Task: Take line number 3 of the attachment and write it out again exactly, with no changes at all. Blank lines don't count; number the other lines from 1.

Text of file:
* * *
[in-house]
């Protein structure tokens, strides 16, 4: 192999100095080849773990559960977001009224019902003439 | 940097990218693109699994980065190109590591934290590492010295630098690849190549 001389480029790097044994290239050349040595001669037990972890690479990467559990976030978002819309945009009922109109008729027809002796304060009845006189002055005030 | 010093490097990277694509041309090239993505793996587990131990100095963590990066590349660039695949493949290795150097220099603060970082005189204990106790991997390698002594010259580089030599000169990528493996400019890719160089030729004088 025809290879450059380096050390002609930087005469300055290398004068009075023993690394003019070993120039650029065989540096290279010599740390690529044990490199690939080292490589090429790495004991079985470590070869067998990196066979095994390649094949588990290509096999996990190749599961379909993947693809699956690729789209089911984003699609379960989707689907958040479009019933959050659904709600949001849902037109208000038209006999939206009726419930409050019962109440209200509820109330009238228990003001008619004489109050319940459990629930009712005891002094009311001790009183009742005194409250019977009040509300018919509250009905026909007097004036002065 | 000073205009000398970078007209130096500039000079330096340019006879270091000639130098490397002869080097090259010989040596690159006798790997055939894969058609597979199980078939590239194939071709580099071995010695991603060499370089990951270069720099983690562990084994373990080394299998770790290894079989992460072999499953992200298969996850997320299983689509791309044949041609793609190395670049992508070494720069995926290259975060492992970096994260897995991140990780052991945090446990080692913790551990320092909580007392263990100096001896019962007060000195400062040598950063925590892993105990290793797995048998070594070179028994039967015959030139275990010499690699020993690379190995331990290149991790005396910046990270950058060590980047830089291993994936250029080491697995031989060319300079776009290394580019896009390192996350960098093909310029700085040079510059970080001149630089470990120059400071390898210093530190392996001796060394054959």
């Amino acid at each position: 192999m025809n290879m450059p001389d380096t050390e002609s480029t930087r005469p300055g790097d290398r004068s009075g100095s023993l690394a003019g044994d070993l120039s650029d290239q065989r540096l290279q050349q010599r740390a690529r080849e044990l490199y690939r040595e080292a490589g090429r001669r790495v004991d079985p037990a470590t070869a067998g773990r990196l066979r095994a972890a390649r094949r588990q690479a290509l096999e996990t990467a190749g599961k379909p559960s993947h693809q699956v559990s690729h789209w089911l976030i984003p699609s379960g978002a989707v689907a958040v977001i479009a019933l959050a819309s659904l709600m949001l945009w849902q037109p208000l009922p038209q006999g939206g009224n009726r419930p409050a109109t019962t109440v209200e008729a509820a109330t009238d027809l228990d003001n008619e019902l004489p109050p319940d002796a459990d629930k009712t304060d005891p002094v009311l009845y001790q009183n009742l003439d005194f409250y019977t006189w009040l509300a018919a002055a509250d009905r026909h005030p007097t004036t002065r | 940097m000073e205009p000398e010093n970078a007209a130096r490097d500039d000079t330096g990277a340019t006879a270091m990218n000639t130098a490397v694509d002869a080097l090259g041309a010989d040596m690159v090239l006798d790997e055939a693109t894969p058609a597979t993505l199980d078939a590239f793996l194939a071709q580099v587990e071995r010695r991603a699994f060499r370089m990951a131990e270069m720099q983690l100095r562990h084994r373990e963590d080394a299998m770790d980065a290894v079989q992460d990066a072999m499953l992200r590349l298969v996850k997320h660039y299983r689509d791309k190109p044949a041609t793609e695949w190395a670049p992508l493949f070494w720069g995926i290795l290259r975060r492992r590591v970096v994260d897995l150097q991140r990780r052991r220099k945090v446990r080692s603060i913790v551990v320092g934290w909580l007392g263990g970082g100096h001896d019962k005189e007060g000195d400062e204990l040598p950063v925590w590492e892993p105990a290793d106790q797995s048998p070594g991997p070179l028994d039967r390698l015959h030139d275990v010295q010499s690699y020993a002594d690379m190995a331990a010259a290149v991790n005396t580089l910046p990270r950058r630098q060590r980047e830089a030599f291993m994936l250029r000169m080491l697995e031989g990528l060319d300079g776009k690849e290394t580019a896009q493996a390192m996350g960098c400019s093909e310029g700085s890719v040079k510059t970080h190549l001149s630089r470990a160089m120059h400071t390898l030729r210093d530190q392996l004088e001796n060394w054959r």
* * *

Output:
């Amino acid at each position: 192999m025809n290879m450059p001389d380096t050390e002609s480029t930087r005469p300055g790097d290398r004068s009075g100095s023993l690394a003019g044994d070993l120039s650029d290239q065989r540096l290279q050349q010599r740390a690529r080849e044990l490199y690939r040595e080292a490589g090429r001669r790495v004991d079985p037990a470590t070869a067998g773990r990196l066979r095994a972890a390649r094949r588990q690479a290509l096999e996990t990467a190749g599961k379909p559960s993947h693809q699956v559990s690729h789209w089911l976030i984003p699609s379960g978002a989707v689907a958040v977001i479009a019933l959050a819309s659904l709600m949001l945009w849902q037109p208000l009922p038209q006999g939206g009224n009726r419930p409050a109109t019962t109440v209200e008729a509820a109330t009238d027809l228990d003001n008619e019902l004489p109050p319940d002796a459990d629930k009712t304060d005891p002094v009311l009845y001790q009183n009742l003439d005194f409250y019977t006189w009040l509300a018919a002055a509250d009905r026909h005030p007097t004036t002065r | 940097m000073e205009p000398e010093n970078a007209a130096r490097d500039d000079t330096g990277a340019t006879a270091m990218n000639t130098a490397v694509d002869a080097l090259g041309a010989d040596m690159v090239l006798d790997e055939a693109t894969p058609a597979t993505l199980d078939a590239f793996l194939a071709q580099v587990e071995r010695r991603a699994f060499r370089m990951a131990e270069m720099q983690l100095r562990h084994r373990e963590d080394a299998m770790d980065a290894v079989q992460d990066a072999m499953l992200r590349l298969v996850k997320h660039y299983r689509d791309k190109p044949a041609t793609e695949w190395a670049p992508l493949f070494w720069g995926i290795l290259r975060r492992r590591v970096v994260d897995l150097q991140r990780r052991r220099k945090v446990r080692s603060i913790v551990v320092g934290w909580l007392g263990g970082g100096h001896d019962k005189e007060g000195d400062e204990l040598p950063v925590w590492e892993p105990a290793d106790q797995s048998p070594g991997p070179l028994d039967r390698l015959h030139d275990v010295q010499s690699y020993a002594d690379m190995a331990a010259a290149v991790n005396t580089l910046p990270r950058r630098q060590r980047e830089a030599f291993m994936l250029r000169m080491l697995e031989g990528l060319d300079g776009k690849e290394t580019a896009q493996a390192m996350g960098c400019s093909e310029g700085s890719v040079k510059t970080h190549l001149s630089r470990a160089m120059h400071t390898l030729r210093d530190q392996l004088e001796n060394w054959r």